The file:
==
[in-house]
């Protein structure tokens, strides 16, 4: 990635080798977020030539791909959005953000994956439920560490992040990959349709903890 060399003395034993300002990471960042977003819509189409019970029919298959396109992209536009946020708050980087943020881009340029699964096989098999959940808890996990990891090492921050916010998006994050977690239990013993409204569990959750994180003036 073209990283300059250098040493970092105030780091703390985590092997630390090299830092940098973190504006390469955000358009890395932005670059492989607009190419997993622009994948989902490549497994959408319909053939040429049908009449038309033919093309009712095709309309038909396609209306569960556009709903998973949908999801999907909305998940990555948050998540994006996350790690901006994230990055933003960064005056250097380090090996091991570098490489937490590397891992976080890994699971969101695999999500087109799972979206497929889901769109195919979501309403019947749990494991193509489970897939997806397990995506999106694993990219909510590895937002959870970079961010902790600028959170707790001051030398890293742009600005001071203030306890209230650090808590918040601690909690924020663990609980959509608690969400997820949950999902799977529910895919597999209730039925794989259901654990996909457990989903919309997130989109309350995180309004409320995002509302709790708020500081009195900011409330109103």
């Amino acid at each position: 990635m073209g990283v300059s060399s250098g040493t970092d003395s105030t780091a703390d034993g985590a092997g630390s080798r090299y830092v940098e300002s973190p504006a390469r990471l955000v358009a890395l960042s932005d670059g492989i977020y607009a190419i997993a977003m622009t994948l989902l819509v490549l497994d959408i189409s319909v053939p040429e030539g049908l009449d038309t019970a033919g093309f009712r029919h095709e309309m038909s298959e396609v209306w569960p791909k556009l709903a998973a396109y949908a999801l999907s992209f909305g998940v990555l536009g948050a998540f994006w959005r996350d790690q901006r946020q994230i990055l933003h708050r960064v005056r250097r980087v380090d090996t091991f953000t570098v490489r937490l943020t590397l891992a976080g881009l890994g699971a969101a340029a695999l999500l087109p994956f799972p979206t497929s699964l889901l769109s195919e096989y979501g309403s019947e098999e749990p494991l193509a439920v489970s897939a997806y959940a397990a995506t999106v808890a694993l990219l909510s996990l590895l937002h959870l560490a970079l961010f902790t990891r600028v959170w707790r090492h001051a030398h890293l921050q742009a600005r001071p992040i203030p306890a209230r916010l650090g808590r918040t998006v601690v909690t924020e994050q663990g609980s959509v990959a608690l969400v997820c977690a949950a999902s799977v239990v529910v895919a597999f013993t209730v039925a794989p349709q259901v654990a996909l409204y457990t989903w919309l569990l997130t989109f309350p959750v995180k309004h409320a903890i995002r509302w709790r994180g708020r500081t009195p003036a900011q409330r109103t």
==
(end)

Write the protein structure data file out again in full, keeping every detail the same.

[in-house]
């Protein structure tokens, strides 16, 4: 990635080798977020030539791909959005953000994956439920560490992040990959349709903890 060399003395034993300002990471960042977003819509189409019970029919298959396109992209536009946020708050980087943020881009340029699964096989098999959940808890996990990891090492921050916010998006994050977690239990013993409204569990959750994180003036 073209990283300059250098040493970092105030780091703390985590092997630390090299830092940098973190504006390469955000358009890395932005670059492989607009190419997993622009994948989902490549497994959408319909053939040429049908009449038309033919093309009712095709309309038909396609209306569960556009709903998973949908999801999907909305998940990555948050998540994006996350790690901006994230990055933003960064005056250097380090090996091991570098490489937490590397891992976080890994699971969101695999999500087109799972979206497929889901769109195919979501309403019947749990494991193509489970897939997806397990995506999106694993990219909510590895937002959870970079961010902790600028959170707790001051030398890293742009600005001071203030306890209230650090808590918040601690909690924020663990609980959509608690969400997820949950999902799977529910895919597999209730039925794989259901654990996909457990989903919309997130989109309350995180309004409320995002509302709790708020500081009195900011409330109103």
């Amino acid at each position: 990635m073209g990283v300059s060399s250098g040493t970092d003395s105030t780091a703390d034993g985590a092997g630390s080798r090299y830092v940098e300002s973190p504006a390469r990471l955000v358009a890395l960042s932005d670059g492989i977020y607009a190419i997993a977003m622009t994948l989902l819509v490549l497994d959408i189409s319909v053939p040429e030539g049908l009449d038309t019970a033919g093309f009712r029919h095709e309309m038909s298959e396609v209306w569960p791909k556009l709903a998973a396109y949908a999801l999907s992209f909305g998940v990555l536009g948050a998540f994006w959005r996350d790690q901006r946020q994230i990055l933003h708050r960064v005056r250097r980087v380090d090996t091991f953000t570098v490489r937490l943020t590397l891992a976080g881009l890994g699971a969101a340029a695999l999500l087109p994956f799972p979206t497929s699964l889901l769109s195919e096989y979501g309403s019947e098999e749990p494991l193509a439920v489970s897939a997806y959940a397990a995506t999106v808890a694993l990219l909510s996990l590895l937002h959870l560490a970079l961010f902790t990891r600028v959170w707790r090492h001051a030398h890293l921050q742009a600005r001071p992040i203030p306890a209230r916010l650090g808590r918040t998006v601690v909690t924020e994050q663990g609980s959509v990959a608690l969400v997820c977690a949950a999902s799977v239990v529910v895919a597999f013993t209730v039925a794989p349709q259901v654990a996909l409204y457990t989903w919309l569990l997130t989109f309350p959750v995180k309004h409320a903890i995002r509302w709790r994180g708020r500081t009195p003036a900011q409330r109103t």